Insights into breeding strategies for biofortification of maize with zinc and provitamin A

by Carolyn Cowan

Biofortification is at the forefront of efforts to address hidden hunger, the consumption of a sufficient number of calories, but still lacking essential nutrients such as vitamin A, iron or zinc.  Biofortification increases the amount of vitamins and minerals in a crop through conventional plant breeding or agronomic practices, and can generate measurable health and nutrition improvements in consumer populations. Researchers from the International Maize and Wheat Improvement Center (CIMMYT) have recently published two studies that comprehensively review current breeding strategies for biofortification of maize with zinc and provitamin A that provide a working outline for maize breeders. The provitamin A study was developed with researchers from the University of Agriculture Faisalabad, Pakistan.

Through strategic breeding, biofortified crop varieties are not only nutritious, they are also high yielding and climate smart. There are now 290 varieties of 12 biofortified crops – including maize, wheat and potatoes – being grown in 60 countries, reaching an estimated 10 million farming households.

Preparing a traditional meal of ‘sadza’ using biofortified provitamin A maize in Harare, Zimbabwe. Photo: Peter Lowe/CIMMYT

Alongside a review of conventional approaches, the authors include an evaluation of emerging genetic engineering technologies that have the potential to accelerate genetic gains from biofortification breeding programs.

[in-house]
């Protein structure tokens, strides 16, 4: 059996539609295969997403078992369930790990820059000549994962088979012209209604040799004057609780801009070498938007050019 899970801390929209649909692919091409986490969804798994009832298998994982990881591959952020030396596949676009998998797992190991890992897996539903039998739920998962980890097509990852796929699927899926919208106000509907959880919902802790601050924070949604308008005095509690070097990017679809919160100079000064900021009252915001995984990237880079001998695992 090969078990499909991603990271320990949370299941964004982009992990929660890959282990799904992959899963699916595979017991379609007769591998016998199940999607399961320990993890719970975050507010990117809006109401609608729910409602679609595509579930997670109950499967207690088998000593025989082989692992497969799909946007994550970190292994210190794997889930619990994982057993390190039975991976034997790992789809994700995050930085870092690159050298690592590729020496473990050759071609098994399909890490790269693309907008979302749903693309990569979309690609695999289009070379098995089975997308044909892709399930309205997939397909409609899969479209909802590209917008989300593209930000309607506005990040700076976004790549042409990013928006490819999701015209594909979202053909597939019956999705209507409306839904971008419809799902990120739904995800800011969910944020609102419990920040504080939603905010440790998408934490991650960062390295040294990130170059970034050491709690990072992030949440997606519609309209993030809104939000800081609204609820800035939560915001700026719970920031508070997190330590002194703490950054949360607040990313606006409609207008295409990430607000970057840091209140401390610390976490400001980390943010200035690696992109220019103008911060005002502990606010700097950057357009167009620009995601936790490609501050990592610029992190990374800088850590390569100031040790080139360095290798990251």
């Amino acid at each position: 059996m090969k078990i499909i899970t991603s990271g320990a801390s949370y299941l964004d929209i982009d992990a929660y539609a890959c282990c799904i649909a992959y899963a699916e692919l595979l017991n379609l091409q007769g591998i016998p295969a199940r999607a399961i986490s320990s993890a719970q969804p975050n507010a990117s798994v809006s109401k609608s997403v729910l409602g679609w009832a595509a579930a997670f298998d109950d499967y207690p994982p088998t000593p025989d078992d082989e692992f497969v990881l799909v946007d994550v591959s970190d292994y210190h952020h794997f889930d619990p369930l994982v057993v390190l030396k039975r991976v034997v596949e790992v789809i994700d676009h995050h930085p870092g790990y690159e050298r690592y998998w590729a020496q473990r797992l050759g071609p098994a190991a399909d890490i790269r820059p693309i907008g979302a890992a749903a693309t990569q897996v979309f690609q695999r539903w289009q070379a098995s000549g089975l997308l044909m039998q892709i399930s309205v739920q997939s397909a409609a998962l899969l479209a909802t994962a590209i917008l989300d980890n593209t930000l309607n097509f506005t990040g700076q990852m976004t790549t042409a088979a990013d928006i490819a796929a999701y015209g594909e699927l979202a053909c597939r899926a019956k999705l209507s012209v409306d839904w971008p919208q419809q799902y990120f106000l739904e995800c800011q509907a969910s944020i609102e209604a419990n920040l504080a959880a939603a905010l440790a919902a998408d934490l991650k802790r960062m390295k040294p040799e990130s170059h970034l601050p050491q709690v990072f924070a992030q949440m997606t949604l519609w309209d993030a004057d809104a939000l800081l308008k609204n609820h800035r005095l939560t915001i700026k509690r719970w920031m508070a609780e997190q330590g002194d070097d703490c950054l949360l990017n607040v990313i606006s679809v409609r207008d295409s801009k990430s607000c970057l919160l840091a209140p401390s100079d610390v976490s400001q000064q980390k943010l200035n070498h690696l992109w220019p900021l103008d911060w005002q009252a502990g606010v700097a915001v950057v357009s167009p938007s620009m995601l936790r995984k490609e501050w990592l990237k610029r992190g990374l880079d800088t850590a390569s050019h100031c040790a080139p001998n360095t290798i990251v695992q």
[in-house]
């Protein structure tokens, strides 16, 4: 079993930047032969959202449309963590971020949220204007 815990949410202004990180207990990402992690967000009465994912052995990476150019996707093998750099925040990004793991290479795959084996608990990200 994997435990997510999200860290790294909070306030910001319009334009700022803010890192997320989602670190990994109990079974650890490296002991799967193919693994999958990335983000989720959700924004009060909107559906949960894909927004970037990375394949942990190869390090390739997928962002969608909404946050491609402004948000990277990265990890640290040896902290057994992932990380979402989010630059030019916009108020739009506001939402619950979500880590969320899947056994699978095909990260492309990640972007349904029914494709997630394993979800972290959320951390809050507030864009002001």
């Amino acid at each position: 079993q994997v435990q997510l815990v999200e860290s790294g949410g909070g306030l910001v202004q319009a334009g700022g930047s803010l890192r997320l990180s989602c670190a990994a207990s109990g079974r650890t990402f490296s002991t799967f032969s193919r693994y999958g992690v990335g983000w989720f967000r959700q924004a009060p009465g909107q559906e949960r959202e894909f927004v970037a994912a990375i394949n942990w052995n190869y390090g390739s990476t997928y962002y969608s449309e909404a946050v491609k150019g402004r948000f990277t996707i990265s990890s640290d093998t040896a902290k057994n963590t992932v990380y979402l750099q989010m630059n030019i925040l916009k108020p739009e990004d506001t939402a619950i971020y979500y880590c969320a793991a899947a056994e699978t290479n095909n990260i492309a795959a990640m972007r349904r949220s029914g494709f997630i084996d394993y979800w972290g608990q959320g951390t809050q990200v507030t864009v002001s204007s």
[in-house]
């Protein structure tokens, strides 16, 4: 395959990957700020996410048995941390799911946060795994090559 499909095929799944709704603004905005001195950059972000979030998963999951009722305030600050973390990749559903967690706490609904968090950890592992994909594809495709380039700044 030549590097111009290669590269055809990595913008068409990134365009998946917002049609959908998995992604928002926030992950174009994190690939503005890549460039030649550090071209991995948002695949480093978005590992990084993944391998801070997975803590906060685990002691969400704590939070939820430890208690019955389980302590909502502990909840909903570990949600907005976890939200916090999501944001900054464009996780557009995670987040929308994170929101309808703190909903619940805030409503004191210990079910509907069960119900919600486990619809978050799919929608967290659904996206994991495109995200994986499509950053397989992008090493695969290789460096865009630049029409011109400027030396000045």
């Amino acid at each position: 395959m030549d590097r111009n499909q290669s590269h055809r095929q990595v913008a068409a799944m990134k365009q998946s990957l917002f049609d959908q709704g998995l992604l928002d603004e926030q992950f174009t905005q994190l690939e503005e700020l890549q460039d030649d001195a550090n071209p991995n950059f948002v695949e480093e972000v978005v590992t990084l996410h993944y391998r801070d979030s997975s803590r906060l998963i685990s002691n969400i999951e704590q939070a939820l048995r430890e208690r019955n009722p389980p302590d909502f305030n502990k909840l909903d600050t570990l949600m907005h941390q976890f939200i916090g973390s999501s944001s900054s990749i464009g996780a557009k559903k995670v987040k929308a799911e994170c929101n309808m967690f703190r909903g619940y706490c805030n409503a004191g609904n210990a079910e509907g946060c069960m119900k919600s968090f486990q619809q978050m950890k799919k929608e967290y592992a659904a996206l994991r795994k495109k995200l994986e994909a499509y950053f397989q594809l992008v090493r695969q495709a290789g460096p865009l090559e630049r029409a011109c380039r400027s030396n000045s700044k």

“The papers comprehensively address very important insights that have practical and academic implications,” said AbduRahman Beshir, CIMMYT scientist and co-author of the studies. “It will be beneficial to researchers, students and others interested to work and contribute towards the fight against hidden hunger”

Micronutrient deficiency

Almost one-third of the world’s population is deficient in zinc and more than half of pregnant women and children suffer zinc deficiency in developing countries. Zinc plays a crucial role in pregnancy and child development, is important for mental health regulation and is vital to maintaining a healthy immune system.

Vitamin A deficiency is a widely prevalent health problem affecting children and women in developing countries. It affects 190 million children globally and is the leading cause of preventable blindness in children, also compromising the immune system and increasing the risk of death from diseases like measles, diarrhea and respiratory infections.

Why use maize?

Of the many intervention pathways to improve micronutrient deficiency, biofortification is the most sustainable, feasible and cost-effective, especially for populations that may have limited access to diverse diets and supplements, which require continuous financial outlay.

Maize is an important staple food for 900 million poor consumers, including 120-140 million poor families in regions of the world where micronutrient deficiency presents a serious health concern. Targeting this crop for biofortification is a convenient solution with high capacity for impact. Furthermore, since micronutrients like provitamin A and zinc occur naturally in maize, consumers do not have to make any behavioral changes to achieve improved nutrition from biofortified maize. The authors also mentioned ongoing efforts by CIMMYT and partners to identify and deploy best adapted biofortified maize products in Africa and South Asia. 

A variety of methods

Both studies stress the importance of incorporating a range of breeding strategies in order to capture the full potential and range of variability for traits of relevance to the biofortification process.